Buzz 05 blog


What’s the Buzz in Customer Training - September 23

September 23, 2020

Marketing Team, Strigo

Training programs can only be effective if you know how to captivate and engage your audience. Today, when all training must be done online, in a virtual classroom, this can seem like an especially daunting task. Whether you’ve been training remotely for some time, or this is a relatively new aspect of your training operation, it’s critical to create a personalized, interactive, and immersive learning experience.

Let’s look at what the experts have to say about how software companies can create this kind of engaging and impactful learning environment.

Paul J. Zak, Founder of Immersion Neuroscience, has conducted his own research studies on how to improve learners’ ability to recall information. He says that in order for training to be effective, learners must be attentive and feel a sense of emotional resonance with the information that they are learning.

How can you achieve this through training? He offers several tips, such as:

  1. Keep learning sessions short – each session should include the presentation of new content, hands-on practice by participants, and at the end, a recap by trainees of what they learned.
  2. Schedule breaks – “challenge the brain, then give it time to relax and recover. Then challenge again.”
  3. Encourage peer-to-peer knowledge sharing – when you apply the information that you’ve learned, it sticks in the brain better.

We like how Zak has really dived deep into the scientific aspects of learning and then developed a practical methodology for applying his findings. While his training methodology does not focus specifically on customer education, the same principles can apply here as well. One of the major benefits of virtual instructor-led training (VILT) is that companies can offer more training choices so the trainee can set the pace of learning, choose the times that are most convenient for them, and break up training into smaller chunks rather than having to sit through a day-long session. This jives completely with the research that Zak has done, showing that learners can be much more focused and engaged when you optimize their brain power through shorter sessions. The notion of hands-on learning which Zak writes about is also a critical part of any successful training program, whether it be instructor-led or on demand.

Catherine Nicholson at the Virtual Training Team, says that one of the major challenges of remote training is that learners tend to be distracted, overwhelmed, and worked-up. This is the “always-on-the-phone, always-on-the-go” generation. In order to create a successful training program, Nicholson offers a handful of tips on how to engage this type of learner. Here’s what she suggests:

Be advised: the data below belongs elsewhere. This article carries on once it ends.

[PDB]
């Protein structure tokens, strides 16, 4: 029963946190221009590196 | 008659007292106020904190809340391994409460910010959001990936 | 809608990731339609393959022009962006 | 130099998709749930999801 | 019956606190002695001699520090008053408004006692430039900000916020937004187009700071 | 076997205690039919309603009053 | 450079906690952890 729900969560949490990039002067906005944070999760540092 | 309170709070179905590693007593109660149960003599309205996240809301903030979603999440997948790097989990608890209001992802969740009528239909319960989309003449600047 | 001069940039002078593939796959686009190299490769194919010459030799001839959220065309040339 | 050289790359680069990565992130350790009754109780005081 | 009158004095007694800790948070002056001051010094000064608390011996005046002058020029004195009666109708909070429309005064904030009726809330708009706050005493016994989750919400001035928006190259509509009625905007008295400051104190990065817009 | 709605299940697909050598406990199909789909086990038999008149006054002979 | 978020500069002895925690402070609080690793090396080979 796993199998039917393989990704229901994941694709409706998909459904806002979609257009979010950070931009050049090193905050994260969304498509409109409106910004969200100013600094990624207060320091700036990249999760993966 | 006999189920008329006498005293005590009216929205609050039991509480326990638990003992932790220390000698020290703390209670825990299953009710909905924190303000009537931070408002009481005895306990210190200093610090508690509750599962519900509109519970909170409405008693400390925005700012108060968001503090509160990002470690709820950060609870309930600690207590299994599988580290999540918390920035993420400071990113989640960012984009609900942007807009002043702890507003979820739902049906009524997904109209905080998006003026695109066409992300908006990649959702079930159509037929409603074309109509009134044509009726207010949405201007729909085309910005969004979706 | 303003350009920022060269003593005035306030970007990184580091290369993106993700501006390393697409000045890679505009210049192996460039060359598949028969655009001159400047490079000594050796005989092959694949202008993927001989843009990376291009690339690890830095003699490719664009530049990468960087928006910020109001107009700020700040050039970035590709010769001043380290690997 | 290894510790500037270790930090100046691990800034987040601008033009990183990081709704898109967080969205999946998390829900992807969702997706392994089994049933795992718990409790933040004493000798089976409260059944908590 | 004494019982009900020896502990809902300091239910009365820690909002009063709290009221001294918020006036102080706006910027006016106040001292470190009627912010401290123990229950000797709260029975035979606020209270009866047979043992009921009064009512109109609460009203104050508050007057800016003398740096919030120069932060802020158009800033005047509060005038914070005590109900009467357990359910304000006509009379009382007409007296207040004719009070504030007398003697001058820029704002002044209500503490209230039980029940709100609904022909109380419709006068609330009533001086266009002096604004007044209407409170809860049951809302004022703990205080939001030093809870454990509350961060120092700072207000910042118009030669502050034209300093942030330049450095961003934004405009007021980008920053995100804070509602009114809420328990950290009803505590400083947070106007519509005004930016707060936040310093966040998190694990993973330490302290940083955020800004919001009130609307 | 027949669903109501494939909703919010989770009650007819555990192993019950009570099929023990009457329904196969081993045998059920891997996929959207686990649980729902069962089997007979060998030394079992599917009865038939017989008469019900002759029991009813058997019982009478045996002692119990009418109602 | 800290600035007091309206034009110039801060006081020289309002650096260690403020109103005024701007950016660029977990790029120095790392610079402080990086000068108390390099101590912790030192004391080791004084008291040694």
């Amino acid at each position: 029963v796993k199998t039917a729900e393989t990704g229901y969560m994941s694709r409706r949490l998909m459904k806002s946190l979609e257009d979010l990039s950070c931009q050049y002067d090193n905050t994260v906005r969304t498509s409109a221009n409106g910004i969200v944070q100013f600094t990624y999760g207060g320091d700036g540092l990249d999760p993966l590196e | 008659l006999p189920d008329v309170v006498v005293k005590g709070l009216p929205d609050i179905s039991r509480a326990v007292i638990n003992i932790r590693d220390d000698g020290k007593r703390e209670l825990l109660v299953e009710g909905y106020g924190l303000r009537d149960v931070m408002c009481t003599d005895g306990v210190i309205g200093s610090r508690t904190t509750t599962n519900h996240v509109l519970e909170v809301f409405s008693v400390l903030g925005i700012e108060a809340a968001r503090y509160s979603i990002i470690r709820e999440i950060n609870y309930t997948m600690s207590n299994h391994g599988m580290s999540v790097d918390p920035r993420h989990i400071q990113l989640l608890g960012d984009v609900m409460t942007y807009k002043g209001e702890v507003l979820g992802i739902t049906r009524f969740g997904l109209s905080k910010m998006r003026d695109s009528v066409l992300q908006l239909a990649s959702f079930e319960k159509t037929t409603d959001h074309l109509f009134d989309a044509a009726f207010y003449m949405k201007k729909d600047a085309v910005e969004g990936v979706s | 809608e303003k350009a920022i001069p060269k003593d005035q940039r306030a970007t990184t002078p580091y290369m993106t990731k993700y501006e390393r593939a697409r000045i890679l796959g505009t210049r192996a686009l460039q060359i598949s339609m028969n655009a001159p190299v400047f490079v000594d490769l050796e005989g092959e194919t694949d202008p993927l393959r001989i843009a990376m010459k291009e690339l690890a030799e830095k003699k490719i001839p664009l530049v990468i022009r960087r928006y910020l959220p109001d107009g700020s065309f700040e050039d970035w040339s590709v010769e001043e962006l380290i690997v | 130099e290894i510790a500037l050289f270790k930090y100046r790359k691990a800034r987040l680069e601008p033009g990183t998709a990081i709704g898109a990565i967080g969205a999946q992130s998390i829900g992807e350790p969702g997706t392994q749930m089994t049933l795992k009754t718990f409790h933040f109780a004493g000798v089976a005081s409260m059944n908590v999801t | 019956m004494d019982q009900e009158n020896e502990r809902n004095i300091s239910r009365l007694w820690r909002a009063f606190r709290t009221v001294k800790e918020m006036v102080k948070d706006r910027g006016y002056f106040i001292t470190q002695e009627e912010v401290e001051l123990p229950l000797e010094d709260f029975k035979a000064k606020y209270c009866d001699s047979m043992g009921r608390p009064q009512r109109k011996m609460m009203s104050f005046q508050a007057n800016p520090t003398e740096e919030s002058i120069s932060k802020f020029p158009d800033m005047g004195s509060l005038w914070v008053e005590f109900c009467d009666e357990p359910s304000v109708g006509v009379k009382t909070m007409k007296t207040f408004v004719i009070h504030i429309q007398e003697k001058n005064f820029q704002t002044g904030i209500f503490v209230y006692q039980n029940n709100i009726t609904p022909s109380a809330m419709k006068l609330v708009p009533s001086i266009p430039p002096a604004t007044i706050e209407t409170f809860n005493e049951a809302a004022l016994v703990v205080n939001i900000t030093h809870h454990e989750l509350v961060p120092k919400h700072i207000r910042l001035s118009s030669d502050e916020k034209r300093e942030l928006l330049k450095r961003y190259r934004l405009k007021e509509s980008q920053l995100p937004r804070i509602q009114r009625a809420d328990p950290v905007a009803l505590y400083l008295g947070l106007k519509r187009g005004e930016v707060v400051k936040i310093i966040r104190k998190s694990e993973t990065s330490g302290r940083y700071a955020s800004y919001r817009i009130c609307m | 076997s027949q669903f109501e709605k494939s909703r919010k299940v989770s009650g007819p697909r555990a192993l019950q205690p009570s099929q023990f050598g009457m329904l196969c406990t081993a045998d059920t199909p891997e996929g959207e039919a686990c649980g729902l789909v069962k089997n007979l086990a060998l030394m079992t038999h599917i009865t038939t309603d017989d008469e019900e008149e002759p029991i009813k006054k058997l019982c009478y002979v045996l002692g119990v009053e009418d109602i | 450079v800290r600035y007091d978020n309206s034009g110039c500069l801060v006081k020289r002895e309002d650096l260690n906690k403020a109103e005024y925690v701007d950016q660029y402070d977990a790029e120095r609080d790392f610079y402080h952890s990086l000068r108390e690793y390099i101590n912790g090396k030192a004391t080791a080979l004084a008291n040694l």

1. Encourage learner participation interaction during the session
  2. Offer case studies and problem-solving exercises
  3. Provide opportunities for peer-to-peer collaboration

Nicholson touches on many important points, especially when it comes to creating a dynamic and participatory atmosphere in the virtual classroom. Building upon her point, we believe that it’s critical to incorporate hands-on learning, wherever possible. It’s important for trainees, especially those learning software, to gain practical experience in order to internalize and retain knowledge. With the right technology in place, it’s possible to create a virtual lab environment that complements the virtual classroom and allows trainees to really put into practice what they’ve learned.

Alexis Mehring at Training Industry Magazine, also addresses best practices for engaging today’s typically distracted learners. She says the key is to “mix, modify, and modernize,” and here’s what she means:

  • Mix different learning methods, like VILT, video, and microlearning.
  • Break out of the regular structure of teaching followed by homework. Use the different learning methods to create interactive assignments and hands-on learning experiences.
  • Solicit feedback from trainees and continually tweak your training program to remain up to date and aligned with learners’ needs.

Mehring’s approach really resonates with us because she puts the trainee front and center, focusing on their needs and their success, and then works backwards to figure out how to create an effective and engaging education program. What’s important to point out, is that businesses do not need to patch together different learning platforms in order to deliver a varied and dynamic training program. With the right technology, you can create a “mixed” learning environment all within a single platform that is engaging and impactful for learners and easy to use.

Discover how you can implement your own engaging customer training program here.

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